A Playlist Button lets you add the music you love from BBC radio to Playlister. Using the Button creates personalised playlists when listening live with an FM or DAB radio, or using Radio iPlayer.
Project from -
What we've done
This project looked at physical connected hardware, and formed part of the Internet of Things work within BBC R&D.
After set-up, a user could use their Button when near their phone, with Bluetooth & WiFi turned on. Better still, the Button could be used on its own, syncing later with the app to update the playlist. The hardware was a physical tethered button, extending into the real world the functionality that already existed within the BBC's Playlister music service.
We wanted to understand if a connected physical object, such as the Playlist Button, could provide a better way of controlling/ interacting with media in certain contexts than a smartphone app. So, we tested two versions of the Button against an app 'in the wild' to explore the suitability for simple physical interactions.
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Why it matters
We’ve all been there, you hear an inspirational piece of music, unlike anything you’ve heard before, or yet another classic funny moment on the Radio One Breakfast Show… It’s a moment of broadcast you either want to learn more about, share with friends, or cherish forever. But you’re driving, or your hands are busy with the washing-up, you tell yourself to remember it, but by the time you get round to looking it up on your phone, it’s gone…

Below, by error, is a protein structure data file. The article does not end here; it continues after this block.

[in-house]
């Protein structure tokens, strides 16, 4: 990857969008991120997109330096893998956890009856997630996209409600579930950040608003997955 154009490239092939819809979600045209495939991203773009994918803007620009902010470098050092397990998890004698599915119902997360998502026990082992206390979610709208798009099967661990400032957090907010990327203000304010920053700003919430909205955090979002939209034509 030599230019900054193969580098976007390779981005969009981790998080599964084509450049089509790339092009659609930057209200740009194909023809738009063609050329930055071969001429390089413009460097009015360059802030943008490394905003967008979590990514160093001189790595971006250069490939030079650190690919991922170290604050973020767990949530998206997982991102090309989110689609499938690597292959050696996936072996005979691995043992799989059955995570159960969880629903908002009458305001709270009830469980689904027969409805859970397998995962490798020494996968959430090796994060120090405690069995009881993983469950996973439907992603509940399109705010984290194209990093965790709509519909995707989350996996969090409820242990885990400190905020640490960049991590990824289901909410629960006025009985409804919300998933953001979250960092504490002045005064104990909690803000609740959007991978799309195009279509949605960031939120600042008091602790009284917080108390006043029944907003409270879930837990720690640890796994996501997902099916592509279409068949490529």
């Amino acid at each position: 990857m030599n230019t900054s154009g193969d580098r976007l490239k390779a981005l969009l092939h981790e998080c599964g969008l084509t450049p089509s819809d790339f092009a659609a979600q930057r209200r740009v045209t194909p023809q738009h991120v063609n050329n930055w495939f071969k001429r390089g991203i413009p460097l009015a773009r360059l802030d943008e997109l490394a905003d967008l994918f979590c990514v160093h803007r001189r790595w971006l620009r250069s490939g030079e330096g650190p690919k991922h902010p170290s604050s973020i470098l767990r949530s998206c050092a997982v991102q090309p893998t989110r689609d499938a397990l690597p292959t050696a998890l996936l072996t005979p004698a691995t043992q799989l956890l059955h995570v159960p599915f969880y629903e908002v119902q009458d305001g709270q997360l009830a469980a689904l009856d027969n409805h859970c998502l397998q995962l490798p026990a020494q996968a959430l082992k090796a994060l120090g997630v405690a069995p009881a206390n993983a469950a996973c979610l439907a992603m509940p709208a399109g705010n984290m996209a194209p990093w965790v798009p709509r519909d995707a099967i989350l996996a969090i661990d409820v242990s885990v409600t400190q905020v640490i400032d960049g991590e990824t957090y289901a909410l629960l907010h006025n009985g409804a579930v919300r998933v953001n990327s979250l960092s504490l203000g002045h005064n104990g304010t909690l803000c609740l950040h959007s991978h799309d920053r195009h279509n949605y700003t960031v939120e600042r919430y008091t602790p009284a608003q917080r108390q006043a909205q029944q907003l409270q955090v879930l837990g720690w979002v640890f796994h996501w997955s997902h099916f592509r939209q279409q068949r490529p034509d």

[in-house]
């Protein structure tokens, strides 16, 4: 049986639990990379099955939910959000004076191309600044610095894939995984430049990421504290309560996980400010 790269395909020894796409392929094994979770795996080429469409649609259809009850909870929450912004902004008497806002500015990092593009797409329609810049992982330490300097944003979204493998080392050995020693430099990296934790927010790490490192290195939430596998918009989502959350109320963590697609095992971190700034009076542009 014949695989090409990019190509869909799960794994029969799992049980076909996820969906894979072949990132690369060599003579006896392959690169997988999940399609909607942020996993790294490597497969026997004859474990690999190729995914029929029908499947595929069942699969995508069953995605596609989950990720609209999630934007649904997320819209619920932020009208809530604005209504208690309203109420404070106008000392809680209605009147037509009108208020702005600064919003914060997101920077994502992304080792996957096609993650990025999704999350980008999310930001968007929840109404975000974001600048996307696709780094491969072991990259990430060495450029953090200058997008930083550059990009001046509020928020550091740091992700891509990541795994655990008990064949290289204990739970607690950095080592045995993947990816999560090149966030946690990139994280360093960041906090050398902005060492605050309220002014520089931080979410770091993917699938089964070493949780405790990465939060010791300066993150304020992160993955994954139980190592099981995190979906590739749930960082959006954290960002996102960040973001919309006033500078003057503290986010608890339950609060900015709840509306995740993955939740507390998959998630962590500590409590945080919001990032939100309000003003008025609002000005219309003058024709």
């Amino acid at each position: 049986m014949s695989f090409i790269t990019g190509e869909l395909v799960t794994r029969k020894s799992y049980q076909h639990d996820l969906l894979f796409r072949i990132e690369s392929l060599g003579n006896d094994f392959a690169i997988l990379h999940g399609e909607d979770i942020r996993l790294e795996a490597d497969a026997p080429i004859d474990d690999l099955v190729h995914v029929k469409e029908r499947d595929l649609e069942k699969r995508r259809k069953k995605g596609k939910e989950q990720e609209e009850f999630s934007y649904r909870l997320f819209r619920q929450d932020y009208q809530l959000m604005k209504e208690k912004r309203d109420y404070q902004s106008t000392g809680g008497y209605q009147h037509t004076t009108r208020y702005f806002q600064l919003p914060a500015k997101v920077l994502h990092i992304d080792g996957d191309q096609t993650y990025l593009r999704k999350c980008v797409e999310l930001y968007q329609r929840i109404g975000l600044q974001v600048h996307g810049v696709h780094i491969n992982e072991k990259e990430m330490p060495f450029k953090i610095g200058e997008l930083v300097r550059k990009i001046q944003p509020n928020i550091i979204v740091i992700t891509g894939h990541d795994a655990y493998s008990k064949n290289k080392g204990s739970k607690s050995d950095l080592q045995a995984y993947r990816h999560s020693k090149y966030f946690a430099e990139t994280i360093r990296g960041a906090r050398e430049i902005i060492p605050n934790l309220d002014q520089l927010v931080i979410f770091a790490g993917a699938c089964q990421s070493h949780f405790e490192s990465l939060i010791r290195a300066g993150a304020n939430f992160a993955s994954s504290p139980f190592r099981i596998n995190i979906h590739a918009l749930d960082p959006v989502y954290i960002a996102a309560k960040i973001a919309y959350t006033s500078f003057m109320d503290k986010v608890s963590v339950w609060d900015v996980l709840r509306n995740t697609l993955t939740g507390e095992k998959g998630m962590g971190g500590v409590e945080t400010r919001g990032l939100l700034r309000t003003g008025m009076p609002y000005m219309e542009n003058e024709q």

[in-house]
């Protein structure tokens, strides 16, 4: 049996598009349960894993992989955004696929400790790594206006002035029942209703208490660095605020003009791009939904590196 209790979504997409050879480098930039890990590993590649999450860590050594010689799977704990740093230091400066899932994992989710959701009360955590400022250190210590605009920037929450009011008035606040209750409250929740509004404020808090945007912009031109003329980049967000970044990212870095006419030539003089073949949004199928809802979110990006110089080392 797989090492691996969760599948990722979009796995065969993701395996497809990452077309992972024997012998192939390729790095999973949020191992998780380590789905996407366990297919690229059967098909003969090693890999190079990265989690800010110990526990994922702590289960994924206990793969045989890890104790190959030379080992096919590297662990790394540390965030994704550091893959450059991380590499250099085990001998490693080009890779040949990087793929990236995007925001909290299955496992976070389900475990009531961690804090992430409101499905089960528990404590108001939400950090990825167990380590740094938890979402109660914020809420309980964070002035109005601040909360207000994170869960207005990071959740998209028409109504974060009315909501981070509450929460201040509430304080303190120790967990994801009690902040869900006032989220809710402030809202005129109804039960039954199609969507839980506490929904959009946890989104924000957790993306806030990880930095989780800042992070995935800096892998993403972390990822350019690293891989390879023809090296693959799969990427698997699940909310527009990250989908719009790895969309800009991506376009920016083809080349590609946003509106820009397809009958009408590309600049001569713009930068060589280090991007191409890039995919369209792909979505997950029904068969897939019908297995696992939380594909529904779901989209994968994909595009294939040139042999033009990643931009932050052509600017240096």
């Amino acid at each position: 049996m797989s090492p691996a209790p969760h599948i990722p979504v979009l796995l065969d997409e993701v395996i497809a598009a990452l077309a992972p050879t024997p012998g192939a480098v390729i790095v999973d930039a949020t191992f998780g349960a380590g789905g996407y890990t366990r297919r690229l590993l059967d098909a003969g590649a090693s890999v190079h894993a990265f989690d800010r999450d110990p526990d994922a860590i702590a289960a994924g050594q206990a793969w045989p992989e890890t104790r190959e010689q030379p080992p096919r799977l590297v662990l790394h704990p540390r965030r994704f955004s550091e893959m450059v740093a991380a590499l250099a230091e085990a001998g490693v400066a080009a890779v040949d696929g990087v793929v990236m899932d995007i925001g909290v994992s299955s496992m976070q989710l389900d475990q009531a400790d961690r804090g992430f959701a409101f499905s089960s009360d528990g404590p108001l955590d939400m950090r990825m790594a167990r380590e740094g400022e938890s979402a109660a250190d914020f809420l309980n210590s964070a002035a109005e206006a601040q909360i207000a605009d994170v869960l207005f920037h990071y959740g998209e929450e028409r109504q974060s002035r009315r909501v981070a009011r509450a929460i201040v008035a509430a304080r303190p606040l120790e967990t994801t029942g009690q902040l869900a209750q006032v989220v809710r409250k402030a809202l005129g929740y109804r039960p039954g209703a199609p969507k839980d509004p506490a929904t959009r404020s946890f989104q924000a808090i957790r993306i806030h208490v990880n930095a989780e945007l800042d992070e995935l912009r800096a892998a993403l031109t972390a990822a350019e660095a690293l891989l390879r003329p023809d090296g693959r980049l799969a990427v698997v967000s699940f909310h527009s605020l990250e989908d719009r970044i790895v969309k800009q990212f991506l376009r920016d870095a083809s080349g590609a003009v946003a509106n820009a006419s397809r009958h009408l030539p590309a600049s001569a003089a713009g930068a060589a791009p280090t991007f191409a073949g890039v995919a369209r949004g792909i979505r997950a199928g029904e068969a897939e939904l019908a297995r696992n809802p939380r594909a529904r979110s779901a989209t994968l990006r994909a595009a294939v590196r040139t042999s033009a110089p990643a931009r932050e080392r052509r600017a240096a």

And radio has an implicitly active audience. It has natural advantages in that it’s live, personal and mobile, with strengths in the live experience, connectivity and topicality. However experiences with radio whilst driving are exclusively a one-way deal, 21 million people each week* listen to the BBC in their vehicles, but can’t easily interact with their favourite station. *[RAJAR Q1 2013]
Imagine if you could simply touch a device to save that moment, so you could access and share it later?
This project extended our 2013 work to prototype a Connected Fob for Radio for use when driving. Further to this, R&D UX was interested in exploring this experimental hardware in relation to:
- How we could deliver a frictionless way of interacting with and discovering content
- Proving or disproving the importance of continued research into physical / digital hardware with media
- Understanding the BBC's role in the use of connected physical devices for interaction and control of content
- Adding longevity to FM radios, and additional Internet / connected ability to other older technologies
- Increased value to audiences, potential audience insight
- Connecting new audiences with the Playlister service
This project led the publication of a paper at CHI 2016.